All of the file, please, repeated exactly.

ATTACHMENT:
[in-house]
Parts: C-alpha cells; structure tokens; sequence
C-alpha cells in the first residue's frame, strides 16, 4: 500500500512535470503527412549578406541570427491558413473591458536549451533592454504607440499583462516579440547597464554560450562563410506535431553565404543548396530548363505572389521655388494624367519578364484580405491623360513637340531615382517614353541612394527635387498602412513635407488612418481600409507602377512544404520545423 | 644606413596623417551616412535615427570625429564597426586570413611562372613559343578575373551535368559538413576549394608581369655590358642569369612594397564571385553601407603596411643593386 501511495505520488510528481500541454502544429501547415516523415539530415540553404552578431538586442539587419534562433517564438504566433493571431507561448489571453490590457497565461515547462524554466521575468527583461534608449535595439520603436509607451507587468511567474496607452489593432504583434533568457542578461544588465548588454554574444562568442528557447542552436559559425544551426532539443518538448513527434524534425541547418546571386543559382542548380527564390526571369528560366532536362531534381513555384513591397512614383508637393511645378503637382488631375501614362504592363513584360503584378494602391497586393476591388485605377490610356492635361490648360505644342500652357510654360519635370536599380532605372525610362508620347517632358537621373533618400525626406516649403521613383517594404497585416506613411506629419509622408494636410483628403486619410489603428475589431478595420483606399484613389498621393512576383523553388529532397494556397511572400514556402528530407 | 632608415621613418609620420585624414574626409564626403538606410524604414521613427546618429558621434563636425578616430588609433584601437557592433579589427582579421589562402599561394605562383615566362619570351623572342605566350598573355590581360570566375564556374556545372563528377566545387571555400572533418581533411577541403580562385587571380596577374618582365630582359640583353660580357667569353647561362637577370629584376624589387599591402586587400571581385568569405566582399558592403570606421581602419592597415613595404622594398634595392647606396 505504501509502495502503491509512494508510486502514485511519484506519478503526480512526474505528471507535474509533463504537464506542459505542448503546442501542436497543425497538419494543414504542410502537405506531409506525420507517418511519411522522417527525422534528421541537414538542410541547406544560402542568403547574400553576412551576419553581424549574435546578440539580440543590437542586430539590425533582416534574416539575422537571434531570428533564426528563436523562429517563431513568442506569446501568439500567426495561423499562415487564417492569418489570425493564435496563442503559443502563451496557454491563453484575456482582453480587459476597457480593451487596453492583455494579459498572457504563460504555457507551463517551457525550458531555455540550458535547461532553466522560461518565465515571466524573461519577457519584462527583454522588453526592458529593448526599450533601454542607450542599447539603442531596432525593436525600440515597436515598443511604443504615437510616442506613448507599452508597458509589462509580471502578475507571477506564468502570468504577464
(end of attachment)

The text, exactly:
[in-house]
Parts: C-alpha cells; structure tokens; sequence
C-alpha cells in the first residue's frame, strides 16, 4: 500500500512535470503527412549578406541570427491558413473591458536549451533592454504607440499583462516579440547597464554560450562563410506535431553565404543548396530548363505572389521655388494624367519578364484580405491623360513637340531615382517614353541612394527635387498602412513635407488612418481600409507602377512544404520545423 | 644606413596623417551616412535615427570625429564597426586570413611562372613559343578575373551535368559538413576549394608581369655590358642569369612594397564571385553601407603596411643593386 501511495505520488510528481500541454502544429501547415516523415539530415540553404552578431538586442539587419534562433517564438504566433493571431507561448489571453490590457497565461515547462524554466521575468527583461534608449535595439520603436509607451507587468511567474496607452489593432504583434533568457542578461544588465548588454554574444562568442528557447542552436559559425544551426532539443518538448513527434524534425541547418546571386543559382542548380527564390526571369528560366532536362531534381513555384513591397512614383508637393511645378503637382488631375501614362504592363513584360503584378494602391497586393476591388485605377490610356492635361490648360505644342500652357510654360519635370536599380532605372525610362508620347517632358537621373533618400525626406516649403521613383517594404497585416506613411506629419509622408494636410483628403486619410489603428475589431478595420483606399484613389498621393512576383523553388529532397494556397511572400514556402528530407 | 632608415621613418609620420585624414574626409564626403538606410524604414521613427546618429558621434563636425578616430588609433584601437557592433579589427582579421589562402599561394605562383615566362619570351623572342605566350598573355590581360570566375564556374556545372563528377566545387571555400572533418581533411577541403580562385587571380596577374618582365630582359640583353660580357667569353647561362637577370629584376624589387599591402586587400571581385568569405566582399558592403570606421581602419592597415613595404622594398634595392647606396 505504501509502495502503491509512494508510486502514485511519484506519478503526480512526474505528471507535474509533463504537464506542459505542448503546442501542436497543425497538419494543414504542410502537405506531409506525420507517418511519411522522417527525422534528421541537414538542410541547406544560402542568403547574400553576412551576419553581424549574435546578440539580440543590437542586430539590425533582416534574416539575422537571434531570428533564426528563436523562429517563431513568442506569446501568439500567426495561423499562415487564417492569418489570425493564435496563442503559443502563451496557454491563453484575456482582453480587459476597457480593451487596453492583455494579459498572457504563460504555457507551463517551457525550458531555455540550458535547461532553466522560461518565465515571466524573461519577457519584462527583454522588453526592458529593448526599450533601454542607450542599447539603442531596432525593436525600440515597436515598443511604443504615437510616442506613448507599452508597458509589462509580471502578475507571477506564468502570468504577464